FIG. 4 illustrates an example industrial control system 400 that supports multiple platform configurations, according to an aspect. Support of multiple interfaces associated with multiple services and related platform configurations enables grouping and namespace separation. Multiple platform configurations can also support visibility controls, which can allow different users access to different sets of controls and objects. Platform configurations can be tagged to provide different functionality depending on the intended use of the platform configurations. Multiple platform configurations also enable scalable updating. Traditionally, the entire industrial control system is updated in response to changes in implementation of one or more of software, hardware, or firmware, necessary to operate the industrial system. However, with the one or more disclosed aspects, service(s) and associated platform configuration(s) are decoupled, which allows individual platform configurations to be revisioned (e.g., updated) separately. The decoupled platform configuration(s) allow each platform configuration to be reused with different implementations (e.g., implementation of software or firmware) and objects. Additionally or alternatively, the platform configuration can reuse specific methods in which reusable definitions contain only the definitions of operation. This is a more granular approach than the approach traditionally performed (e.g., where whole services are reused).

Included in industrial control system 400 is a device 402 that interacts with multiple platform configurations 404. Each of the different platform configurations 404 can be utilized with different host(s) 406 within the industrial control system 400 (or within a related architecture). In accordance with some aspects, a single host 406 is utilized with multiple platform configurations 404. Although various aspects herein illustrate connections between device 402, platform configurations 404, and host(s) 406 as wireless links, according to some aspects, the links can be wireline links, or both wireless and wireline links.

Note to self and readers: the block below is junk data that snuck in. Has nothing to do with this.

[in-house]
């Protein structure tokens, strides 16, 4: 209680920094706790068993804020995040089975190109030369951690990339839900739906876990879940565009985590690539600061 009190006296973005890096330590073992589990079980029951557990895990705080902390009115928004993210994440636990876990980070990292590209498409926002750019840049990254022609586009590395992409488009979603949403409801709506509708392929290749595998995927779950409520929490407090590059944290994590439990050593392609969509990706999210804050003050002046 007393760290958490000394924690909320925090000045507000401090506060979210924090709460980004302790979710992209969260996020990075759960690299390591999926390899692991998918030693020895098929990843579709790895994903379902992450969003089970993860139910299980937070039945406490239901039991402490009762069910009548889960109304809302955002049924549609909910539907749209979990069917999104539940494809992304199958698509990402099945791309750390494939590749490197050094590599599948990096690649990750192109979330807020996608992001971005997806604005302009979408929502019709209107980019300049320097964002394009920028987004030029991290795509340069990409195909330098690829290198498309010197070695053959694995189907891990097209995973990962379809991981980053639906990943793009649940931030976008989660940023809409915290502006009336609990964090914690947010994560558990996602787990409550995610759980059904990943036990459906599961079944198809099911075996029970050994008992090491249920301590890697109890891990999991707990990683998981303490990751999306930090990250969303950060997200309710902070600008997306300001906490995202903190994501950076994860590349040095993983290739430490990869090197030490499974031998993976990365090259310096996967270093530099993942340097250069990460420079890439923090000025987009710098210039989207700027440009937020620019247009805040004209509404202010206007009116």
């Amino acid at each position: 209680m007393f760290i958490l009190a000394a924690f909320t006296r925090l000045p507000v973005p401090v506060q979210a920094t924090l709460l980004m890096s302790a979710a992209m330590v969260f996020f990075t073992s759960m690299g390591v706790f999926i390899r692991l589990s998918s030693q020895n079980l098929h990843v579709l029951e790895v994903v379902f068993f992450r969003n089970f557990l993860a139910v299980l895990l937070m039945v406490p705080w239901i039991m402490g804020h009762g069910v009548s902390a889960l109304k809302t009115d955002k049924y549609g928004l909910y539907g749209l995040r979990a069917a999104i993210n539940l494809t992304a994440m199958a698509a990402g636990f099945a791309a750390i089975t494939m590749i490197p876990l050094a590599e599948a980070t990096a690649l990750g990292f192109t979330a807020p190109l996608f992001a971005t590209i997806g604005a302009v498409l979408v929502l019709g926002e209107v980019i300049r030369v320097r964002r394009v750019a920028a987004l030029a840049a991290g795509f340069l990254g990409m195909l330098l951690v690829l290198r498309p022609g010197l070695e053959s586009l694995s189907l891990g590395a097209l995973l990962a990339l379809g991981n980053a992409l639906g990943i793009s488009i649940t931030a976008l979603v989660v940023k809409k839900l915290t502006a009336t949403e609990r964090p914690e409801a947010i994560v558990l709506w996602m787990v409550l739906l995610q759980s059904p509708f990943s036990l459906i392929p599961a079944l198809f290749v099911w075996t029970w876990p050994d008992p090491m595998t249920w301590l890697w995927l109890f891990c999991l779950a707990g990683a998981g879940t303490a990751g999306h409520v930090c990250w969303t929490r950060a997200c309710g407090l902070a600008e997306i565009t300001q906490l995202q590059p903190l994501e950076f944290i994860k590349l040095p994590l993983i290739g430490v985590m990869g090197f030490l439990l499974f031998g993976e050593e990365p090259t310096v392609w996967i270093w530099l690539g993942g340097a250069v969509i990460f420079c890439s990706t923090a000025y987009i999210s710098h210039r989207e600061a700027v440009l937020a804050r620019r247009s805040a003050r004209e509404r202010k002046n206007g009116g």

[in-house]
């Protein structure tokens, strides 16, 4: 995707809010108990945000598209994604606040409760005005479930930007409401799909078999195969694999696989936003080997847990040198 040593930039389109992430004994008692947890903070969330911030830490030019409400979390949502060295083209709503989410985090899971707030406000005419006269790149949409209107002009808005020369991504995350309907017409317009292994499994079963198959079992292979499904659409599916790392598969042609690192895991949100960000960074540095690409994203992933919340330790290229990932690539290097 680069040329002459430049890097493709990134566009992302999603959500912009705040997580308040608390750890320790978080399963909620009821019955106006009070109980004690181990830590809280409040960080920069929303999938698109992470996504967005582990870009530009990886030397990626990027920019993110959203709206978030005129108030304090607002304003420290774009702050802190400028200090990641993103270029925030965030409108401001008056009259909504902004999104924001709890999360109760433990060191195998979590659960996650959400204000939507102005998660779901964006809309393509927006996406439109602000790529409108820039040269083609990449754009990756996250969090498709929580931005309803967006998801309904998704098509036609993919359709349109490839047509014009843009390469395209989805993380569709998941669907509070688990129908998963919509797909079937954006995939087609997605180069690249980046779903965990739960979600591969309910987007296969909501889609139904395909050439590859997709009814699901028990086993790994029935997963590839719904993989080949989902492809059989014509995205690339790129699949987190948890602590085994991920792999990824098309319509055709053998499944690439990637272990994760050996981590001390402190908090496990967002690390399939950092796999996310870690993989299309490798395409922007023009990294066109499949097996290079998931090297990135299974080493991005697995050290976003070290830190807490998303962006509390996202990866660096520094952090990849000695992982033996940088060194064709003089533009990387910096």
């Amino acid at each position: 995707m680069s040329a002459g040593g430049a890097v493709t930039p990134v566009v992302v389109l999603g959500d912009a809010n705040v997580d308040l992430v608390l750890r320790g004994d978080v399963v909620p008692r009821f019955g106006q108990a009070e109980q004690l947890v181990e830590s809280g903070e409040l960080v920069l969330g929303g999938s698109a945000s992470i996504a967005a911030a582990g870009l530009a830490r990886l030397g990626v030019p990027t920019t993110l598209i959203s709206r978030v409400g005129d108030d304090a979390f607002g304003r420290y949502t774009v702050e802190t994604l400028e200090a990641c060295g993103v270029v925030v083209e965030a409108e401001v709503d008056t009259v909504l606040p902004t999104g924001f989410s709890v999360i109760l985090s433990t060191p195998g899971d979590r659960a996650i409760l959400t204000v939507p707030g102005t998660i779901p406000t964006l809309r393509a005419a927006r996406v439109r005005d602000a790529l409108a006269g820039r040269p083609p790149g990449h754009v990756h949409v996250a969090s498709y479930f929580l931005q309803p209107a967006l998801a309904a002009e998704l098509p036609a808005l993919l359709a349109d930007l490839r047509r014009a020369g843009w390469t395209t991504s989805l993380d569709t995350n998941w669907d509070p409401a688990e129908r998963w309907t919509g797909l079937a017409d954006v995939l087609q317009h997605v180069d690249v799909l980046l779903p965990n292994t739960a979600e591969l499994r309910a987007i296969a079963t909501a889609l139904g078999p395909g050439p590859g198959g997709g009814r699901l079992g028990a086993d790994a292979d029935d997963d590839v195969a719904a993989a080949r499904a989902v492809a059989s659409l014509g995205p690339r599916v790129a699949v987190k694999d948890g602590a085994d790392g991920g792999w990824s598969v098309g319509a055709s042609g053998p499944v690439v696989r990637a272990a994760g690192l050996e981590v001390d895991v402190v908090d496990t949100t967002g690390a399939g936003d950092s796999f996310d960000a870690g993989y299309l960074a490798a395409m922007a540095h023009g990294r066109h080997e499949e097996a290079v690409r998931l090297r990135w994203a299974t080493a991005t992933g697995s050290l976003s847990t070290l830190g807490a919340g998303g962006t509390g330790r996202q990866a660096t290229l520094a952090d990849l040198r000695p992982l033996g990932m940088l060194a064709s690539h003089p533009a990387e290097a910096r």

The multiple platform configurations 404 can include one or more services 408 associated with one or more reusable definitions 410 and/or one or more specifications 412. In accordance with some aspects, different platform configurations 404 can use a common service 408, a common reusable definition 410, a common specification 412, or combinations thereof. Each component (e.g., service, reusable definition, specification) of the platform can be located anywhere within an industrial control system 400 and does not need to be co-located with other components of the platform and/or the host(s) 406.

Device 402 comprises an interface component 414 that is configured provide a set of functional connections and controls for various automated host implementations, wherein the automated host implementations are configured to interact with a plurality of platform configurations. In accordance with some aspects, the automated implementation of the host is execution of a service that comprises a reusable definition and a specification. Interface component 414 can provide a mechanism for interaction between a user and/or entity (e.g., the Internet, another system, a computer, and so on, hereinafter referred to as user), the one or more hosts 406, and the multiple platform configurations 404. For instance, the interface component 414 can be, but is not limited to being, a keyboard, a mouse, a pressure-sensitive screen, a graphical user interface, a microphone, and voice recognition software. In accordance with some aspects, the one or more hosts 406 and the device 402 can be in separate locations within the industrial control system 400 or another location (e.g., satellite plant, vendor location, client location, and so forth).

In accordance with some aspects, device 402 is configured to be utilized for one host 406, wherein the device 402 is independent of the implementation and is transparent to the end user. In such a manner, device 402 can be reused on multiple hosts that are functional equivalents but that may have fundamental underlying differences. Thus, logic can be implemented in different languages, different software bases, and so forth.